Thing Called Wantin' And Havin' It All
I read Lileks' point as this: choices have consequences, and adults bear them. This is strikingly obvious to most of us, but it seems these mothers in this article genuinely don't understand this point. Lileks goes on to point out that once one has accepted this reality, there's a joy and a peace that goes with it:
But I’ve given up great acres of work time to be here with Gnat, and the amount of free time I used to have – time I spent recharging the daily batteries – has dwindled to zip. But it’s all a trade-off. So it’ll be a couple more years until I can wander downtown again; so it’ll be a while until she’s in school and my day is my own. So what. Nothing beats the time we spend together, the look on her face when she shows me a magic trick, the hug and kiss I get when I leave her at school. Today she beat me at UNO again and I explained how Barbie glitter cards are made and we looked at a website about the solar system and ooohed and ahhed at Saturn. And that matters more than anything because she is mine and I’m her Dad, and qualifying those definitions just seems petty.What these women "suffer" from isn't a lack of support from society or men (just another attempt to make it someone else's problem). What they suffer from is a type of self-centeredness in which they appear to be looking for accolades for their performance instead of the rewards that come with deep sacrifice. It's about self-actualization, not selflessness. As Lileks says, "[r]aising Gnat is the most important thing I do." It doesn't seem like the author of this article gets it, deep down.
The thing is, most of the women I know have to work hard at being a mom plus an earner plus whatever else they have to do. Yet they don't crumble under the kinds of pressures described in this article. Maybe that's because they have real problems and challenges. They can't afford designer issues and so do pretty well with what they've got. That's why Iowahawk's satire is so great. Can you imagine how the women described in this article would react if the redneck girls from the South and mothers from Ethopia showed up at their doorstep to "help"? Hopefully many of them would be shamed into better behavior, but you know some of them would just be horrified at the notion that that type would show up trying to help. I mean, it's one thing to hire that sort of person, but to be morally indebted--why, that would just be too gauche.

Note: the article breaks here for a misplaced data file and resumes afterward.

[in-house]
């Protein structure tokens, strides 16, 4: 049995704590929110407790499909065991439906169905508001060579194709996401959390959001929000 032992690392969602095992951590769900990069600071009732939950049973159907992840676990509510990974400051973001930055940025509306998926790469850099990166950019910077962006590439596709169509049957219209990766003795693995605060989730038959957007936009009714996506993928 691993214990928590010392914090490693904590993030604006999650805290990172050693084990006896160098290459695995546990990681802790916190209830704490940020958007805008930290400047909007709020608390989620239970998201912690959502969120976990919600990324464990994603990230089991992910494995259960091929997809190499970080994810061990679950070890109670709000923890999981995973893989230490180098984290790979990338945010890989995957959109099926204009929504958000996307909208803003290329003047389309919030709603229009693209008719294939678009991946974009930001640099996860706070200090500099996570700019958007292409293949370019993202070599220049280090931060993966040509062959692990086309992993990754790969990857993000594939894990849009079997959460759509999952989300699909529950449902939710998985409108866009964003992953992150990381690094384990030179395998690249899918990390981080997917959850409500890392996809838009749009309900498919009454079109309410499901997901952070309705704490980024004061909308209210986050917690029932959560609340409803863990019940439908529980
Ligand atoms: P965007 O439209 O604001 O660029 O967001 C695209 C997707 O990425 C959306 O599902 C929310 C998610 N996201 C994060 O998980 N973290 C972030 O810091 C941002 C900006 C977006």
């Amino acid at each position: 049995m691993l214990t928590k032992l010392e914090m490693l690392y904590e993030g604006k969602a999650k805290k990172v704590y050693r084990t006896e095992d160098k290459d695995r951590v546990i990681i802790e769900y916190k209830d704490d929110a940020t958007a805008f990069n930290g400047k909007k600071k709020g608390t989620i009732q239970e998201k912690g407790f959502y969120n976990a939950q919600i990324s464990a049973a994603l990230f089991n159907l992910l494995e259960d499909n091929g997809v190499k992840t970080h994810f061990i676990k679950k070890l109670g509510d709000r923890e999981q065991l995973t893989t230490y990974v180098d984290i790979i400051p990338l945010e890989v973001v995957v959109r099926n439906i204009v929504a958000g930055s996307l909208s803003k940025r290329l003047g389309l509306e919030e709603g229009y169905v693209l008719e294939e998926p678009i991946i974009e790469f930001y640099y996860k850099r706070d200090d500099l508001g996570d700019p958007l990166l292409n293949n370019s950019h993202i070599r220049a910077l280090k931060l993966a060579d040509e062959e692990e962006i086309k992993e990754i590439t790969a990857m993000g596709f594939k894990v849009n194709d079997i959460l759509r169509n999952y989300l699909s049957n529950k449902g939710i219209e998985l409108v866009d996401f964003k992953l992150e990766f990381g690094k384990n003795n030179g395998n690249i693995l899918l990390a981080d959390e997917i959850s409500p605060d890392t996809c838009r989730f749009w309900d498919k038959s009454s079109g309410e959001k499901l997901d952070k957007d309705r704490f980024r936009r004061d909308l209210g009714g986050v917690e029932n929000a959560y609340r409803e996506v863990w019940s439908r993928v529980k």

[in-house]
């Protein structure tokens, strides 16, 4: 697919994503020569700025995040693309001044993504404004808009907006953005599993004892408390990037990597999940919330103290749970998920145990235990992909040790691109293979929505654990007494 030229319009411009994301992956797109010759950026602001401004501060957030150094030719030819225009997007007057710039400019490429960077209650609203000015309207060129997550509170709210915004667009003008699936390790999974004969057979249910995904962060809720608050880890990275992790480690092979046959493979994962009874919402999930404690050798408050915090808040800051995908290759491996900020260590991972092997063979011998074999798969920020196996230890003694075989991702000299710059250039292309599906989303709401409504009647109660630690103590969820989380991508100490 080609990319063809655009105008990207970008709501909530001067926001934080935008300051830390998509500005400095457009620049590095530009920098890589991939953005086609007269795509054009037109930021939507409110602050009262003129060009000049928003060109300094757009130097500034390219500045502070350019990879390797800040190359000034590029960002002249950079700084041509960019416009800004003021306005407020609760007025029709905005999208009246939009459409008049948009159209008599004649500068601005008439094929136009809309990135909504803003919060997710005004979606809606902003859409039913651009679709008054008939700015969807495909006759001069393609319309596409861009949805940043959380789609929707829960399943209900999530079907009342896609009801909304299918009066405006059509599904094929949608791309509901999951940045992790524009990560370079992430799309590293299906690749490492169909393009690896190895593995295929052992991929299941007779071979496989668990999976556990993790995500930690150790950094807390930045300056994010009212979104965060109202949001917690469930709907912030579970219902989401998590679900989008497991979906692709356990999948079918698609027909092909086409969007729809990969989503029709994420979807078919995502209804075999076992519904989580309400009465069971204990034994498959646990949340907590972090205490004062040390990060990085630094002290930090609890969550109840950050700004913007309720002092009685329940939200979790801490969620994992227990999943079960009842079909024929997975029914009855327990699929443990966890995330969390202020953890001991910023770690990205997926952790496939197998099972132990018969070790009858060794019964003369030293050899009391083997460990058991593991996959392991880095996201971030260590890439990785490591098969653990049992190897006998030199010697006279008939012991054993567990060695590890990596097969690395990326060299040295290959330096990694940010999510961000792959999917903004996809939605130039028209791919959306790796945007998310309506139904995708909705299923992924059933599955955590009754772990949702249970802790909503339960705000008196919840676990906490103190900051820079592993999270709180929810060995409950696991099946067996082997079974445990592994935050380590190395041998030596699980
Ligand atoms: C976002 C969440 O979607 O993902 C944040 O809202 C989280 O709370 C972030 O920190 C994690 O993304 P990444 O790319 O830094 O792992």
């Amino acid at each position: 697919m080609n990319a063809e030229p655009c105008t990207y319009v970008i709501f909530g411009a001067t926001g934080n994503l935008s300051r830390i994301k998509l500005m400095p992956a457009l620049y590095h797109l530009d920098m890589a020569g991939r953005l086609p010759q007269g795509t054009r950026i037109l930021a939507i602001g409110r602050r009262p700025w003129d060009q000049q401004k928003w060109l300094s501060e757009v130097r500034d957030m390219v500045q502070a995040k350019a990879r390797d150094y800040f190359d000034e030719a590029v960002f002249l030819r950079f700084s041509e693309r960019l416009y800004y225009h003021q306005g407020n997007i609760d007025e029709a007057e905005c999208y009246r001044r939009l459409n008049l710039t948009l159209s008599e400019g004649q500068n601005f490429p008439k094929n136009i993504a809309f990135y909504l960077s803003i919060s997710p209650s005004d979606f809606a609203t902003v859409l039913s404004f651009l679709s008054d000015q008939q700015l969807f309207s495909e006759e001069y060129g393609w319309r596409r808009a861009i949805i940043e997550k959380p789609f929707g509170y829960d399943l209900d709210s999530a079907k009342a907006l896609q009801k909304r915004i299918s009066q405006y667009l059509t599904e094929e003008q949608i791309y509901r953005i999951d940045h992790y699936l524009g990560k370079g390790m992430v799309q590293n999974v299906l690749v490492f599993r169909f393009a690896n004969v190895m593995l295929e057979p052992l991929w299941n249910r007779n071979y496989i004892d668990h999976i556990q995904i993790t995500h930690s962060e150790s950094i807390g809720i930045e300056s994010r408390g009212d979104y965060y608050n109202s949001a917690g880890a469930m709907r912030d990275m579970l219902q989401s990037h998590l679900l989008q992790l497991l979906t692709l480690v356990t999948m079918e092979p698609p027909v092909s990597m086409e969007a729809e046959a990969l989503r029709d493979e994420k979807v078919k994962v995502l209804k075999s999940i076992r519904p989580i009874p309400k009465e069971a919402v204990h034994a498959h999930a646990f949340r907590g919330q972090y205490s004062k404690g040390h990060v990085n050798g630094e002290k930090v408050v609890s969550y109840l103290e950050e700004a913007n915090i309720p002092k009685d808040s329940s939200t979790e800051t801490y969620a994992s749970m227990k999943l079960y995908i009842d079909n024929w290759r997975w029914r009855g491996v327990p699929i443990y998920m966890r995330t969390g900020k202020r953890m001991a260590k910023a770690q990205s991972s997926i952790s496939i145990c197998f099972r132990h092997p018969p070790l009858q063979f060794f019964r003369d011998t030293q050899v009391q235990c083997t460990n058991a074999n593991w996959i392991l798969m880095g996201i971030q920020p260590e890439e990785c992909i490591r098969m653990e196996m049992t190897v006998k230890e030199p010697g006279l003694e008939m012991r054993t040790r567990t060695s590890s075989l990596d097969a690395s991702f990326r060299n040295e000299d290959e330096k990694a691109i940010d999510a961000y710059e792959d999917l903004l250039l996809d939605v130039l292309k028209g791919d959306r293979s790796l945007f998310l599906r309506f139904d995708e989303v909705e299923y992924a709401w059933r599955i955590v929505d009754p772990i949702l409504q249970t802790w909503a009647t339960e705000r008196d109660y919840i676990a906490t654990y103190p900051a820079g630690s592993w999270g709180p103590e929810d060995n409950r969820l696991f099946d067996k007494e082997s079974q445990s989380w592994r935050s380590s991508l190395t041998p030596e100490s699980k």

Like the Sawyer Brown song that I use as this title says, there's a danger in wantin' and havin' it all because it can turn you into someone who, although rich, always feels entitled to more. But in doing so, there's a large risk in tickin' off the support and watching it go elsewhere. If the author of this piece really tries to get some political traction out of this phenomenon, look for this bit of Tim Allen wisdom to make the rounds once more:
Because we live in the modern age, women now have choices that are just killing them.
They can have a job, not have a job. They can be married or unmarried, married with children, unmarried with children, married with children and a job, unmarried with children and a job, unmarried with children and no job, unmarried with children who themselves have jobs, have a job and an au pair who has children, marry the au pair, have the au pair have their children, etc...
Men, unfortunately, have the same choice we've always had: we can work or we can go to jail.